Juggling Job and Family: Balancing Home Life and Careers <ul><li>Susan Steinberg, MD Columbia University </li></ul>
THINGS THAT MADE A DIFFERENCE ALONG THE WAY <ul><li>Being an MIT coed – growing up as one of the guys. </li></ul><ul><li>Attending Harvard Medical School. </li></ul><ul><li>Medical Residency and having a child. </li></ul><ul><li>Taking a year off. </li></ul>
THINGS THAT MADE A DIFFERENCE ALONG THE WAY <ul><li>- Having a mentor in my department – someone to run interference in my institution. </li></ul><ul><li>Having a supportive husband </li></ul><ul><li>Having a ‘wife’ – the same housekeeper for the last 19 years </li></ul><ul><li>Knowing ‘what I wanted to do when I grow up’. </li></ul>
LESSONS LEARNED Prioritize Plan ahead – when possible, avoid crisis intervention Multitask Set realistic goals Compartmentalize Lose the guilt Keep your sense of humor Find balance
WHAT CAN OUR DAUGHTERS EXPECT? SANDY YULKE – PRESIDENT MIT ALUMNÆ ASSOCIATION SPRING 2006 What I hear is that the world for MIT women is (still) not the same as for men. For some time, we were encouraged to believe that all we had to do was to increase the numbers of women and that would be sufficient to change the landscape. But after more than 30 years of such increases, it is clear that this alone, is not enough. Women are not reaching positions in basic and applied sciences in the anticipated numbers. It’s not just a pipeline issue.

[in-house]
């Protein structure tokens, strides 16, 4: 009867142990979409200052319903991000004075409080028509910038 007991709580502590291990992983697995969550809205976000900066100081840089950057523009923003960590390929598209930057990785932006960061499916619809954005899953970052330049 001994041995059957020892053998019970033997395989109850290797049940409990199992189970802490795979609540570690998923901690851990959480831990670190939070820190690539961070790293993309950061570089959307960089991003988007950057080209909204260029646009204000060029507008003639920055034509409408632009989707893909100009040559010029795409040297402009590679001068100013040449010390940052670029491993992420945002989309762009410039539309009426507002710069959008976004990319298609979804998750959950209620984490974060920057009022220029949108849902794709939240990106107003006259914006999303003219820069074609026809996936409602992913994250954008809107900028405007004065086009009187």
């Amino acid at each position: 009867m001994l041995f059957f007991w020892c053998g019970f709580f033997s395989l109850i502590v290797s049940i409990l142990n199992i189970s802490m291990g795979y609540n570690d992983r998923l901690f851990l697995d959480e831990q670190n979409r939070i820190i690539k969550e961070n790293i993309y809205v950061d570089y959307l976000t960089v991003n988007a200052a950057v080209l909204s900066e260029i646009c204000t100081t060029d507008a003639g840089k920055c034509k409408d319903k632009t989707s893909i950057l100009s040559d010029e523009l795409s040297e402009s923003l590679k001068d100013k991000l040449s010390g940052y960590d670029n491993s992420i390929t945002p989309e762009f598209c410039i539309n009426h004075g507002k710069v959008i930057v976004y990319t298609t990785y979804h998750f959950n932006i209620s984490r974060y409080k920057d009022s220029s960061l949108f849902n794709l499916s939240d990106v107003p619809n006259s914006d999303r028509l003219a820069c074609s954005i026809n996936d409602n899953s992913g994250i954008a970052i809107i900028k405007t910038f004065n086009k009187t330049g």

Shirley M. Tilghman a molecular biologist, mother of two and Princeton's president “universities should do a great deal more to create an environment that legitimizes the choice to be a scientist and have a family. The first step, she said, is to recognize, 'It's day care, stupid!''' Princeton offers one-year tenure extensions for each child, men and women. Princeton found that men were more likely to take advantage of the tenure extension than women, who were afraid that requesting the extra year would be interpreted as a sign of weakness or lack of confidence. WHAT CAN OUR DAUGHTERS EXPECT? THE MESSAGES FROM CURRENT ROLE MODELS Nancy Hopkins – the woman who forced MIT to take a hard and honest look at the question of gender equity (for salary, teaching load, and representation on influential University committees). Nancy Hopkins was quoted in the NY Times as saying that she viewed success in her career at MIT (or a similar elite research university) incompatible with having children.